Olivopontocerebellar Atrophy

Condition 101

What is the definition of Olivopontocerebellar Atrophy?

Olivopontocerebellar atrophy (OPCA) is a term used for a progressive condition characterized by the degeneration of nerve cells (neurons) in specific areas of the brain. OPCA can be viewed as a finding of  several diseases, and indicates a form of progressive ataxia (abnormal o ...

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What are the alternative names for Olivopontocerebellar Atrophy?

  • OPCA

What are the causes for Olivopontocerebellar Atrophy?

Olivopontocerebellar atrophy (OPCA) can occur in association with disorders caused by inherited genetic mutations (hereditary OPCA), or it can be sporadic. Many specific genes have been identified for the genetic forms, although exactly how each genetic abnormality leads to the specific symptoms of OPCA often is not known. Sporadic OPCA refers to disorders for which there is not yet evidence of a hereditary component or genetic cause.

The subtypes of hereditary OPCA and their genetic causes (when known) can be viewed in tables on Medscape Reference's website here by scrolling down or clicking on "Tables" in the left-hand menu.

How is Olivopontocerebellar Atrophy diagnosed?

A diagnosis of olivopontocerebellar atrophy (OPCA) may be based on a thorough medical exam; the presence of signs and symptoms; imaging studies; various laboratory tests; and an evaluation of the family history.

MRI of the brain may show characteristics of OPCA, such as specific changes in the size of affected parts of the brain. This is more likely as the disease progresses; it is possible to have OPCA and have a normal brain MRI (especially within the first year of symptom onset).

Hereditary OPCA may be suspected based on having a family history, and may be diagnosed by genetic testing (when available) for the condition suspected or known to be present in the family. Sporadic OPCA may be diagnosed if hereditary forms of OPCA, and other conditions associated with OPCA, have been ruled out.

Is Olivopontocerebellar Atrophy an inherited disorder?

Olivopontocerebellar atrophy (OPCA) may be associated with conditions that are inherited (genetic), or it may occur sporadically.

Genetic forms of OPCA may be inherited in an autosomal dominant, autosomal recessive, or X-linked manner. The inheritance pattern depends on the specific genetic cause. For example, OPCA associated with spinocerebellar ataxia 3 is caused by a mutation in the ATXN3 gene and is inherited in an autosomal dominant manner. Most types of inherited OPCA are associated with spinocerebellar ataxias that follow autosomal dominant inheritance.
Sporadic OPCA refers to when the condition occurs for unknown reasons, or when there is no evidence of a genetic basis. Some people with sporadic OPCA will eventually develop multiple system atrophy (MSA).

People with a personal or family history of OPCA are encouraged to speak with a genetic counselor or other genetics professional. A genetics professional can evaluate the family history; address questions and concerns; assess recurrence risks; and facilitate genetic testing if desired.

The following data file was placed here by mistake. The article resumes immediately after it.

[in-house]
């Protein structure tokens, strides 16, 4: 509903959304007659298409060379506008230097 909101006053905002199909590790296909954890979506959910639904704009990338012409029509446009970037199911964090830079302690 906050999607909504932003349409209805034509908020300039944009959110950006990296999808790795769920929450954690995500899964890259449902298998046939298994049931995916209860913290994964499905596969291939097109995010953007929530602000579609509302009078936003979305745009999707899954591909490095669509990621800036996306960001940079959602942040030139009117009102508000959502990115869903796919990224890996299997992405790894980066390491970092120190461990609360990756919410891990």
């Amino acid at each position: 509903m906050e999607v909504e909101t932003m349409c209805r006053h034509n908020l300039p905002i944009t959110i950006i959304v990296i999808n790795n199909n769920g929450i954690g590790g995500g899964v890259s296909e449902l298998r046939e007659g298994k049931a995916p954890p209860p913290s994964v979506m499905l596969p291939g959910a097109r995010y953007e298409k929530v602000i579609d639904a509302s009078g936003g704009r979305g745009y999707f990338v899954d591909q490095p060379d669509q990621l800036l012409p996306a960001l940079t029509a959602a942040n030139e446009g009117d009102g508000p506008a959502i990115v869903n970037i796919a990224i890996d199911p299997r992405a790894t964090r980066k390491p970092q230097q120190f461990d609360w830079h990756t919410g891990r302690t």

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Latest Research

Latest Advance
  • Condition: Hereditary Spinocerebellar Ataxia
  • Journal: Rehabilitacion
  • Treatment Used: Physical Rehabilitation
  • Number of Patients: 0
  • Published —
The study researched the effects of physical rehabilitation in patients with hereditary spinocerebellar ataxia.
Latest Advance
  • Condition: Spinocerebellar Ataxia Type 38 (SCA38)
  • Journal: Journal of neurology
  • Treatment Used: Oral 26-Week Dietary DHA Supplementation, 650 mg/day
  • Number of Patients: 5
  • Published —
This study reported clinical and ancillary findings in a kindred with spinocerebellar ataxia 38 (gait abnormality; SCA38) treated with oral 26-week dietary DHA supplementation, 650 mg/day.
Latest Advance
  • Condition: Esotropic Patients with Spinocerebellar Ataxia (SCA)
  • Journal: Journal of pediatric ophthalmology and strabismus
  • Treatment Used: Bilateral Medial Rectus (BMR) Recession
  • Number of Patients: 15
  • Published —
This study evaluated the safety and effectiveness of bilateral medial rectus (BMR) recession (weakening of eye muscle during strabismus surgery) for the treatment of patients with spinocerebellar ataxia (SCA).
Latest Advance
  • Condition: Neurological Disorders
  • Journal: American journal of physical medicine & rehabilitation
  • Treatment Used: Whole-Body Vibration
  • Number of Patients: 16
  • Published —
This study investigated whether whole-body vibration could treat motor impairments in patients with neurological disorders.

Clinical Trials

Clinical Trial
  • Status: Recruiting
  • Study Type: Other
  • Participants: 100
  • Start Date: September 15, 2020
Genetic Mechanism of Conserved Ancestral Haplotype in SCA10
Clinical Trial
  • Status: Recruiting
  • Study Type: Procedure
  • Participants: 40
  • Start Date: May 28, 2020
Integrated Functional Evaluation of the Cerebellum
Clinical Trial
Dietary Supplement
  • Status: Recruiting
  • Study Type: Dietary Supplement
  • Participants: 40
  • Start Date: February 24, 2020
A Randomised Controlled Trial on the Clinical Efficacy of Oral Trehalose in Patients With Spinocerebellar Ataxia 3: Clinical & FMRI Correlation
Clinical Trial
  • Status: Recruiting
  • Study Type: Behavioral
  • Participants: 32
  • Start Date: January 13, 2020
Effects of Aerobic Exercise Verse Balance Training on Degenerative Cerebellar Disease Using MRI and Gait Analysis